Yarn Fiber: Merino Wool

Image courtesy of McDonald New Zealand

When it comes to animal fibers, Merino wool is the most common. For centuries, merino is valued for its warmth, strength, and “breathability.” Chances are, if you visit your local yarn shop, you’ll likely find that merino fiber is used in nearly one-third of all yarn sold.

History

Merino is the oldest and most established sheep breed in the world. This breed of sheep was likely introduced into Spain from North Africa in the 12th century. During the 15th century, Spain monopolized the Merino wool industry, which was a substantial source of income. In fact, the trade was so lucrative that the export of Merinos from Spain was punishable by death. It was not until the fall of the Spanish empire in the late 1700s did the prized breed begin to make its way to other parts of the world.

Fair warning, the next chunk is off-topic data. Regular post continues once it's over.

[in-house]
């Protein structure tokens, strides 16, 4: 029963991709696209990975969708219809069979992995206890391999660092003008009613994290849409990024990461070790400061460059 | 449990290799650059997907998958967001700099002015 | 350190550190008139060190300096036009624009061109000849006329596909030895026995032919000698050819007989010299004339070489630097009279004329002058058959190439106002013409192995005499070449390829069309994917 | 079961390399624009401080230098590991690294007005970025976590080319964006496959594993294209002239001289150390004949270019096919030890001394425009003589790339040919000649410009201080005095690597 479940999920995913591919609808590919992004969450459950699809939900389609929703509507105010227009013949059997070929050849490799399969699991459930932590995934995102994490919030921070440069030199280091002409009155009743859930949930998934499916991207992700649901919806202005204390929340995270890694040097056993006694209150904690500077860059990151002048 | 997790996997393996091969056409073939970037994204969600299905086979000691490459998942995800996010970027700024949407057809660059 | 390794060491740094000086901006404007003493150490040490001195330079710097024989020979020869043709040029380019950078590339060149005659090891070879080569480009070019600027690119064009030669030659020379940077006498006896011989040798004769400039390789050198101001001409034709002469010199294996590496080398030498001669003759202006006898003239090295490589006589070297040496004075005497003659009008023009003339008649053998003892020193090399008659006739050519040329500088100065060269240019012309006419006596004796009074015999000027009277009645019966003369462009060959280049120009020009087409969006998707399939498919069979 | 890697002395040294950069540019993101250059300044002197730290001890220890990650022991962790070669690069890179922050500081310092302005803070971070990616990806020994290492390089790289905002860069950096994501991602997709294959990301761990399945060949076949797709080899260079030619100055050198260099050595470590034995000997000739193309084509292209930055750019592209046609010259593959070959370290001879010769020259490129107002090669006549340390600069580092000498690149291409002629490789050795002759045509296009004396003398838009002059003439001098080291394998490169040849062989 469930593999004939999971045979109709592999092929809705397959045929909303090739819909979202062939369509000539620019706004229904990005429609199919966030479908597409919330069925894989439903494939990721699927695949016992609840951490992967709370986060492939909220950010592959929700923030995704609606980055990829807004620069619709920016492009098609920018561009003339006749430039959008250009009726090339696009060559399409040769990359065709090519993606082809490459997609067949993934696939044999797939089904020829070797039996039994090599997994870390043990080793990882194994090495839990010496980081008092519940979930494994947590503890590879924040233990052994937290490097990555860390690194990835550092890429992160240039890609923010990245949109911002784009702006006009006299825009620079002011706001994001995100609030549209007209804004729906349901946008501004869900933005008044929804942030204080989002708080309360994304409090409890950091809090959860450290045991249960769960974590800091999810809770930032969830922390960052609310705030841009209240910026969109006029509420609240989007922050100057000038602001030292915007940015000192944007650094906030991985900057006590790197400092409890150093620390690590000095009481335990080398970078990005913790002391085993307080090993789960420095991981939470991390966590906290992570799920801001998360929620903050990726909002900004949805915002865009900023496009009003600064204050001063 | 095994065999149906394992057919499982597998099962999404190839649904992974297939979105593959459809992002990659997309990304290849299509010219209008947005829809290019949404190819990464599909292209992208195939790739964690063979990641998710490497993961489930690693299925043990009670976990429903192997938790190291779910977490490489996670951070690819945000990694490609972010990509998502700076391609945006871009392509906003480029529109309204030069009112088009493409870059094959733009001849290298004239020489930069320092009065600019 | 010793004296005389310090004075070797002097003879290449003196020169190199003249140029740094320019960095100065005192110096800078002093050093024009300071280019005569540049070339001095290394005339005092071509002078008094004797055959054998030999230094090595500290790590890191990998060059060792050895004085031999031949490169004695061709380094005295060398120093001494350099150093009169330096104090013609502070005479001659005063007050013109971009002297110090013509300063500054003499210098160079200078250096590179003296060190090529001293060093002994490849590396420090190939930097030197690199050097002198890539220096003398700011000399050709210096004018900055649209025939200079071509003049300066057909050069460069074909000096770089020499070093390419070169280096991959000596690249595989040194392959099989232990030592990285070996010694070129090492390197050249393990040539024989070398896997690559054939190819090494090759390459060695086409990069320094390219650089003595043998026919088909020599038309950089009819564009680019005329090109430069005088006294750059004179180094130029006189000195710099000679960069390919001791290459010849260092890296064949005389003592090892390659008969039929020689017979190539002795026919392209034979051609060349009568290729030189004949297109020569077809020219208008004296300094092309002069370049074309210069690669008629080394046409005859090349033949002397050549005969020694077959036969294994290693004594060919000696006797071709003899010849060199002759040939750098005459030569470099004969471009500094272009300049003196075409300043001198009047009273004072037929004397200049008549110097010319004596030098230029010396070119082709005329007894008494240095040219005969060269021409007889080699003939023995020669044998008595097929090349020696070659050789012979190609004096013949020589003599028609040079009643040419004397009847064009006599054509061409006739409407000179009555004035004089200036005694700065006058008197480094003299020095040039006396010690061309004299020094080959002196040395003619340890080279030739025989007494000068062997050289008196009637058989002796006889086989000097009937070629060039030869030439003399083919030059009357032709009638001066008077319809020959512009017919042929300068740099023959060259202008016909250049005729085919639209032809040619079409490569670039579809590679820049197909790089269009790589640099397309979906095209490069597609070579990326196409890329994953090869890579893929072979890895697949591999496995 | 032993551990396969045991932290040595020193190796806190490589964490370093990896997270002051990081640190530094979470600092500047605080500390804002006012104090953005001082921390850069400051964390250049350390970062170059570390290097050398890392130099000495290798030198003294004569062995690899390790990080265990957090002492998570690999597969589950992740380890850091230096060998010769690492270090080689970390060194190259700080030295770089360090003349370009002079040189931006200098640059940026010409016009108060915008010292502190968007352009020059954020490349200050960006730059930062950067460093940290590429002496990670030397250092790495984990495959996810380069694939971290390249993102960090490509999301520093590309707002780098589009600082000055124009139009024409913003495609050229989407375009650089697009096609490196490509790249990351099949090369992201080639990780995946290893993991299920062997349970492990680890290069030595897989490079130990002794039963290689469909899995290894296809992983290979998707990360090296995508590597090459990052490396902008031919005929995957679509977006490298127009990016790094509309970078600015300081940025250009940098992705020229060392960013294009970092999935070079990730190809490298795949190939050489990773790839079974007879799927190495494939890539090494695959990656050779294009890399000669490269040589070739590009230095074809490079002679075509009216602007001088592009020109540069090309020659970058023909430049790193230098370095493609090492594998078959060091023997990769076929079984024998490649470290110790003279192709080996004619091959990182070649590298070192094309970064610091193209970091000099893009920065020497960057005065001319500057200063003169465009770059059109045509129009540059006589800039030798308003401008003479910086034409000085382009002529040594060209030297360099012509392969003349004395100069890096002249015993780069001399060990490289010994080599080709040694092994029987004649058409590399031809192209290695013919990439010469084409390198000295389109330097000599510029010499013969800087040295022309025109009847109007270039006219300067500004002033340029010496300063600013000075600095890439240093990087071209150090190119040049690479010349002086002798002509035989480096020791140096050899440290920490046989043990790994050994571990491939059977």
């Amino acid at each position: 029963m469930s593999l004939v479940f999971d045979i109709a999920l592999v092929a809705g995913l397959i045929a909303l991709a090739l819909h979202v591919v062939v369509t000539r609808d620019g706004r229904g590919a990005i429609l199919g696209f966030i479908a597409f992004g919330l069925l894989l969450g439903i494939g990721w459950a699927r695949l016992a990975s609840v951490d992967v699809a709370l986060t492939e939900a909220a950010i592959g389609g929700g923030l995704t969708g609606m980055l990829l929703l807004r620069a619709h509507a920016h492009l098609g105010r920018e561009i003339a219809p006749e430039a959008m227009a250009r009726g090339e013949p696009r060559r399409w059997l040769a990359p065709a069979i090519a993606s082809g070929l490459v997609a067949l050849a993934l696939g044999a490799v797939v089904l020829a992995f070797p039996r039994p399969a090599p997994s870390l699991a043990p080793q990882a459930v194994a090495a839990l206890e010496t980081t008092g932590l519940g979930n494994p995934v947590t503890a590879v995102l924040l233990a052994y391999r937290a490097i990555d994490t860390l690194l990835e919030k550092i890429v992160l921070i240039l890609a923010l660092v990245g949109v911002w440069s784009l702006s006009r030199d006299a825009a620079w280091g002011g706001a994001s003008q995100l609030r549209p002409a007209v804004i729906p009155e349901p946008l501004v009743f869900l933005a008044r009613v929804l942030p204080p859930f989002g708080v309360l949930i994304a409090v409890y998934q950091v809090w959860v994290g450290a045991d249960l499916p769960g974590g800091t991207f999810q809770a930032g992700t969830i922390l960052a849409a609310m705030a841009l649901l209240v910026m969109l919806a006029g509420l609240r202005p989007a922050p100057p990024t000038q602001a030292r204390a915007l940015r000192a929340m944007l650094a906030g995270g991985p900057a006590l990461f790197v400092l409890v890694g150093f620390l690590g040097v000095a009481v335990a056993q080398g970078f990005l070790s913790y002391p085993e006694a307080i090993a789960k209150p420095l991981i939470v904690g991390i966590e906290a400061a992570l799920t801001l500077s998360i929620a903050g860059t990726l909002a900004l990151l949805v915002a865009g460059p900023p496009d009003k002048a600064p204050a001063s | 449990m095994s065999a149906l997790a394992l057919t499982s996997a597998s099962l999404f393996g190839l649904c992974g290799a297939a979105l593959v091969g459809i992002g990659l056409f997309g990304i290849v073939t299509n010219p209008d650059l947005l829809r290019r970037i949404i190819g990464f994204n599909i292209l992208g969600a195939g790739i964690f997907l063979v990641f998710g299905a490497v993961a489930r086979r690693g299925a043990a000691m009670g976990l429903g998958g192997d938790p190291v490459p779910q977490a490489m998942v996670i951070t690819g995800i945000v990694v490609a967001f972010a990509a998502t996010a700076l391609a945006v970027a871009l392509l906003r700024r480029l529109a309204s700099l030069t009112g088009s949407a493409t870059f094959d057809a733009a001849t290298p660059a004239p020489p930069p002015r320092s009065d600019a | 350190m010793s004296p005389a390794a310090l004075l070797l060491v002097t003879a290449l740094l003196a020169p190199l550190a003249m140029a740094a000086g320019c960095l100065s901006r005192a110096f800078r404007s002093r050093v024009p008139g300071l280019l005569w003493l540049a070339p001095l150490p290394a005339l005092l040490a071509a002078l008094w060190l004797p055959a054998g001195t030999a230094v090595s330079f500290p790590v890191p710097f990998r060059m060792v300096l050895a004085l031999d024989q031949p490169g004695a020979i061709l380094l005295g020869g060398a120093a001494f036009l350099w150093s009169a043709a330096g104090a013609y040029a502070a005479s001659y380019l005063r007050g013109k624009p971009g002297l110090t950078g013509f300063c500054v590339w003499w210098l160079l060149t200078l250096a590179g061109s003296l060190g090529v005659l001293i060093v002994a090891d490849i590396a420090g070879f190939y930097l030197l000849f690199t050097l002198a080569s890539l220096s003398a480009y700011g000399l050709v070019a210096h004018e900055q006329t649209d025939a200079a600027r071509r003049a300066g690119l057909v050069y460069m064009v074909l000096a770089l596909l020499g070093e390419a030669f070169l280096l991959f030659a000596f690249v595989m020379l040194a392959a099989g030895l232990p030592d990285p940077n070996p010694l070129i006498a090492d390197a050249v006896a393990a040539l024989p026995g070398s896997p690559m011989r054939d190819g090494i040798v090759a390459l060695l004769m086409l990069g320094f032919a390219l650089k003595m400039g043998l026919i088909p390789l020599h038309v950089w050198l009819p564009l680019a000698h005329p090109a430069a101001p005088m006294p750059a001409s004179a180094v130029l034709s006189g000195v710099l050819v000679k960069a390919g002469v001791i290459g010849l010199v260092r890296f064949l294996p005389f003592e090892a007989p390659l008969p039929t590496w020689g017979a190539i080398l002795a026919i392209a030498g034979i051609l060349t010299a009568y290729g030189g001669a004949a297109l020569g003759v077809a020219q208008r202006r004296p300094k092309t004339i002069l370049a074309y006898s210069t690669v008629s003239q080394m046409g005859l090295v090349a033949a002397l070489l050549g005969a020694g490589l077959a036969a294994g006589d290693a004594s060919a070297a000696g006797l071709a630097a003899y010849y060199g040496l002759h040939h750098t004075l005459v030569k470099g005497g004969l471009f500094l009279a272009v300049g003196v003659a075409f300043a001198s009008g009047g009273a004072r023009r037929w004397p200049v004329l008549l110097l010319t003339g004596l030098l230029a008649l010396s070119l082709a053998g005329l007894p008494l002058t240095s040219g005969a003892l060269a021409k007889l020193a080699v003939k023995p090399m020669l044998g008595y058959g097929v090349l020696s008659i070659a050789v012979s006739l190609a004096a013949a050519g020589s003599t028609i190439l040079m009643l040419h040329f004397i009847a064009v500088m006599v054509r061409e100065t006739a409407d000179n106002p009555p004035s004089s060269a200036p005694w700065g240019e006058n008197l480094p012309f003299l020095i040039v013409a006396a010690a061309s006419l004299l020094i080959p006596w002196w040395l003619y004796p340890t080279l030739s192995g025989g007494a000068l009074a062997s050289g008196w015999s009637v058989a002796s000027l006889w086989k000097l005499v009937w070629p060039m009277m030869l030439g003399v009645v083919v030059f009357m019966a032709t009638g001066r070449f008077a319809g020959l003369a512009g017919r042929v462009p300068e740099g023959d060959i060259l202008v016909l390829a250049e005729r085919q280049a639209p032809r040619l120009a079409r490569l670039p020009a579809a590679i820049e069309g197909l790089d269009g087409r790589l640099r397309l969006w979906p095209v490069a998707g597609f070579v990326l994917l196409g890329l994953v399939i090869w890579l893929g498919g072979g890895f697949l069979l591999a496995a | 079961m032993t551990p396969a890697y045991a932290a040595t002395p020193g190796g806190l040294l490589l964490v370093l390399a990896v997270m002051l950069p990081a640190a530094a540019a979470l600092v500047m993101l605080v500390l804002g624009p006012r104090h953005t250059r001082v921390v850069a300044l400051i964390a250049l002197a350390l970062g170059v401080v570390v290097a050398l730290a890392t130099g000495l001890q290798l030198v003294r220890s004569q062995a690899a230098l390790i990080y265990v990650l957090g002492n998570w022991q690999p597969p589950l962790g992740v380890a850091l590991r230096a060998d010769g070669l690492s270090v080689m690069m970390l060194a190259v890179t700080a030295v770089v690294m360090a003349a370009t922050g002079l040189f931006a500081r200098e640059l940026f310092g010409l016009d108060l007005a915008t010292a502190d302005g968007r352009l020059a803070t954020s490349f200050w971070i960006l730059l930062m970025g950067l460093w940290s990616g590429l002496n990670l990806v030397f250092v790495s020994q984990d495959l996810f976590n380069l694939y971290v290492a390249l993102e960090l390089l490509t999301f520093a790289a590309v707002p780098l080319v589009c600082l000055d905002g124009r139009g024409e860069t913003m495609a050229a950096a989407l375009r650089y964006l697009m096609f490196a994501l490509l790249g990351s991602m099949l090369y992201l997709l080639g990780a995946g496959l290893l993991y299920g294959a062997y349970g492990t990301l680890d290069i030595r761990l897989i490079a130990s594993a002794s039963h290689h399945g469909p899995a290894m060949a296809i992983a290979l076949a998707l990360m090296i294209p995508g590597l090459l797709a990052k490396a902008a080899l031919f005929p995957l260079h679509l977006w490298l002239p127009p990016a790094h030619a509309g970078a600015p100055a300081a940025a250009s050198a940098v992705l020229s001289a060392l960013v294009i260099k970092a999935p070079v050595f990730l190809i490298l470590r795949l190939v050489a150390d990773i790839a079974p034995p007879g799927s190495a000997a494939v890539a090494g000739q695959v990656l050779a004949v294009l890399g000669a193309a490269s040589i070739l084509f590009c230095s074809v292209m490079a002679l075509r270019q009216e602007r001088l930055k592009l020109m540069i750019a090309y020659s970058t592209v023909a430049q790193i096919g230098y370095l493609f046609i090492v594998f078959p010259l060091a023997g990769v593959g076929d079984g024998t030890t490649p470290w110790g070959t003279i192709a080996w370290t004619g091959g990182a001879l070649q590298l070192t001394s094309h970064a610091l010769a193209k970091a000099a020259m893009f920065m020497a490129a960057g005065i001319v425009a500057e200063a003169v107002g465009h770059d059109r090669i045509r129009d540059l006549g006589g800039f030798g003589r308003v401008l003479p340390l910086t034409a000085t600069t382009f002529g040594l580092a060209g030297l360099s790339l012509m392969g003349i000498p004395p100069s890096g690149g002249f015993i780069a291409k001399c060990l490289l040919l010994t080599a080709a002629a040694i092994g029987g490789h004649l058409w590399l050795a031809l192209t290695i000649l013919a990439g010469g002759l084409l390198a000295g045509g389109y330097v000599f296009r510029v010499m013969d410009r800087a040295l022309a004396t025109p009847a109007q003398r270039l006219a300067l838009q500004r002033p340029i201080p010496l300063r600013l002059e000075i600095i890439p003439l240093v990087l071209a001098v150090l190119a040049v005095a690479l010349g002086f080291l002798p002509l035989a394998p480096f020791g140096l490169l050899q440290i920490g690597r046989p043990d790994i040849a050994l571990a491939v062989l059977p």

Fiber Characteristics

Image courtesy of Haddon Rig via Ottie

Merino fiber has a high and fine crimp which gives it an excellent insulation quality with a ton of bounce. There are several grades of merino wool which is based on the thickness of the fiber (measured in microns). For perspective, on average, a human hair is 40-50 microns.

  • Ultrafine Merino: <17.5 microns
  • Superfine Merino: 17.7 – 18.5 microns
  • Fine/Extra Fine Merino: 18.5 – 19.5 microns
  • Fine – Medium Merino: 19.6 – 20.5 microns
  • Medium Merino: 20.6 – 22.5 microns
  • Strong Merino: 22.6 – 24 microns

Despite its relatively short staple length of 2.5 – 4 inches, merino has a high tensile strength. Spinning and plying the short fibers more tightly helps increase durability; you’ll find that the best yarns made from merino have a very tight twist.

Merino Yarn
Image courtesy of A R on Unsplash

Leave a Reply